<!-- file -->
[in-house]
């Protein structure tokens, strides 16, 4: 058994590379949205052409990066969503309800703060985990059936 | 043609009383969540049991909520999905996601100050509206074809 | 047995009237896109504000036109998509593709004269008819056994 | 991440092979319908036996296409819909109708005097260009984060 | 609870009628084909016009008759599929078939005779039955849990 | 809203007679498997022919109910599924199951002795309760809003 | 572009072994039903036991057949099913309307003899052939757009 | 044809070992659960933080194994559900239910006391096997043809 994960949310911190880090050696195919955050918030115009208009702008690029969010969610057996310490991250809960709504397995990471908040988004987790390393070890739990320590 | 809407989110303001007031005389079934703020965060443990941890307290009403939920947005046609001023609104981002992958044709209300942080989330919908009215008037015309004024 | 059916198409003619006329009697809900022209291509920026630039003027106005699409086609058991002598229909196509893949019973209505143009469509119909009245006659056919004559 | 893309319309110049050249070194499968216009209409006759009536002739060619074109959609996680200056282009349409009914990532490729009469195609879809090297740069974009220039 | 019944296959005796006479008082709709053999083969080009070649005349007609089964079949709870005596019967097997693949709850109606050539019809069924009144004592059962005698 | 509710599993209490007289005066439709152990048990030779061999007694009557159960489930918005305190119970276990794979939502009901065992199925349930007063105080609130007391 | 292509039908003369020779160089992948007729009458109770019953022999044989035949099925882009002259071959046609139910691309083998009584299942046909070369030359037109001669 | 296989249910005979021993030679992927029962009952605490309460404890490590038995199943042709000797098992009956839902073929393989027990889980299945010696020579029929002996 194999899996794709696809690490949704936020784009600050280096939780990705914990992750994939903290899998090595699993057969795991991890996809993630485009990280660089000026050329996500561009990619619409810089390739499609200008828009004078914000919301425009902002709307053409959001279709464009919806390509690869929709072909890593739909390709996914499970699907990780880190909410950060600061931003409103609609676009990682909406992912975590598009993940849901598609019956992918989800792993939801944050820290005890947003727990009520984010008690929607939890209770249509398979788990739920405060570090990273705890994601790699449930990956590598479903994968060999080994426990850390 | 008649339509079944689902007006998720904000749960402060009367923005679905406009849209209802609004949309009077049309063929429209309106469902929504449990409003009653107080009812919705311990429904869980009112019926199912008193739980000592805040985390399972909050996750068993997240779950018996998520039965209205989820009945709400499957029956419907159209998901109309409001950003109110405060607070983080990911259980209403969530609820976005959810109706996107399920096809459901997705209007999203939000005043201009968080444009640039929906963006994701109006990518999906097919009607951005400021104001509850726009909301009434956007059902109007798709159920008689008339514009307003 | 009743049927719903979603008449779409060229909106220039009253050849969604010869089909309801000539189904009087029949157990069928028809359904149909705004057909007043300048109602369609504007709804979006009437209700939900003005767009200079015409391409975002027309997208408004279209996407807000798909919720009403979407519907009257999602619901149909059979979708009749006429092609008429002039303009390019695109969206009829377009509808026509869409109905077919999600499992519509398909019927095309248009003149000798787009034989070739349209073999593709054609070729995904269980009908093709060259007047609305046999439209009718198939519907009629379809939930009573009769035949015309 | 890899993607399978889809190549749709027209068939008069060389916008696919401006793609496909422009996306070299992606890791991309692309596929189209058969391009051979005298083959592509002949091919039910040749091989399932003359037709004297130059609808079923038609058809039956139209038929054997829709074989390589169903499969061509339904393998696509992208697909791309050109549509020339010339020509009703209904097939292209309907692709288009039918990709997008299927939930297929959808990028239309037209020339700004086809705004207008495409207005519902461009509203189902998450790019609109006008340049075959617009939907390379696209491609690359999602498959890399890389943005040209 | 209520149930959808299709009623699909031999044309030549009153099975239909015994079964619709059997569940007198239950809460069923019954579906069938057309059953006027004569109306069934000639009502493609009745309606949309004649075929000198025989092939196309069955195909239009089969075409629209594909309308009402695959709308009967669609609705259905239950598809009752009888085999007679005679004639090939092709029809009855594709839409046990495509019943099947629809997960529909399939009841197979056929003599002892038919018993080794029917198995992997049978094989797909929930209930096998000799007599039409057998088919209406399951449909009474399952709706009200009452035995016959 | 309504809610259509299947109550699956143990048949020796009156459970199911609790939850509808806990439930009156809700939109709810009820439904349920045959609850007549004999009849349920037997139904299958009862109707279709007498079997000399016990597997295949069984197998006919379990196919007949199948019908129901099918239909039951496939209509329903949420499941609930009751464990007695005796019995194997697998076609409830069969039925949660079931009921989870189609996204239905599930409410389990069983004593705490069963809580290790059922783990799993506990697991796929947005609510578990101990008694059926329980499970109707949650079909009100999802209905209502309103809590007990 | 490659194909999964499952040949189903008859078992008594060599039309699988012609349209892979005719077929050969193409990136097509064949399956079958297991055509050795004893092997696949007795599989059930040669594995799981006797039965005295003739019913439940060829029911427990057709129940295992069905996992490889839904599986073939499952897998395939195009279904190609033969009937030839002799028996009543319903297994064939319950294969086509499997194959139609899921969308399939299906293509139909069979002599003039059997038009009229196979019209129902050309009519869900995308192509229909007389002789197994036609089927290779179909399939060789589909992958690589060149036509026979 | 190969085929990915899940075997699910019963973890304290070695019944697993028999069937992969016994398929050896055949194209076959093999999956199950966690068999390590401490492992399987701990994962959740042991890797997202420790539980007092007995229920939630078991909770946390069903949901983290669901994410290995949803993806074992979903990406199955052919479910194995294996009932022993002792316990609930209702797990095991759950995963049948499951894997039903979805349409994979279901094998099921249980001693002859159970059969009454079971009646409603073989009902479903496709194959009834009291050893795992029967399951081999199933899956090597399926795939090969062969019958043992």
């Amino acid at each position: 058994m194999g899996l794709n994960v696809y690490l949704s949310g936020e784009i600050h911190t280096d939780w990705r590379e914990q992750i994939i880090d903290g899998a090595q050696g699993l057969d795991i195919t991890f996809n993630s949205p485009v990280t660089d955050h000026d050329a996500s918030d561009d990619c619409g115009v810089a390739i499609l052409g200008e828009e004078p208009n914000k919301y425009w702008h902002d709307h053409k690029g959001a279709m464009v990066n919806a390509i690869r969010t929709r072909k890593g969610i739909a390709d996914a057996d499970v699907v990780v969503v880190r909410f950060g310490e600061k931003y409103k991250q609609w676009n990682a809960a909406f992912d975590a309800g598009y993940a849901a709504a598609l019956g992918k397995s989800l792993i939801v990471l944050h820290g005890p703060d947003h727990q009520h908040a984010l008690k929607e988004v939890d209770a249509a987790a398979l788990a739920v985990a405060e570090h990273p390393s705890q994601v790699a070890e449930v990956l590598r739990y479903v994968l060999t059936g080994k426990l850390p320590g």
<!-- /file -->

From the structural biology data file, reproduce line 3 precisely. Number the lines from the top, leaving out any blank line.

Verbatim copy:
């Amino acid at each position: 058994m194999g899996l794709n994960v696809y690490l949704s949310g936020e784009i600050h911190t280096d939780w990705r590379e914990q992750i994939i880090d903290g899998a090595q050696g699993l057969d795991i195919t991890f996809n993630s949205p485009v990280t660089d955050h000026d050329a996500s918030d561009d990619c619409g115009v810089a390739i499609l052409g200008e828009e004078p208009n914000k919301y425009w702008h902002d709307h053409k690029g959001a279709m464009v990066n919806a390509i690869r969010t929709r072909k890593g969610i739909a390709d996914a057996d499970v699907v990780v969503v880190r909410f950060g310490e600061k931003y409103k991250q609609w676009n990682a809960a909406f992912d975590a309800g598009y993940a849901a709504a598609l019956g992918k397995s989800l792993i939801v990471l944050h820290g005890p703060d947003h727990q009520h908040a984010l008690k929607e988004v939890d209770a249509a987790a398979l788990a739920v985990a405060e570090h990273p390393s705890q994601v790699a070890e449930v990956l590598r739990y479903v994968l060999t059936g080994k426990l850390p320590g």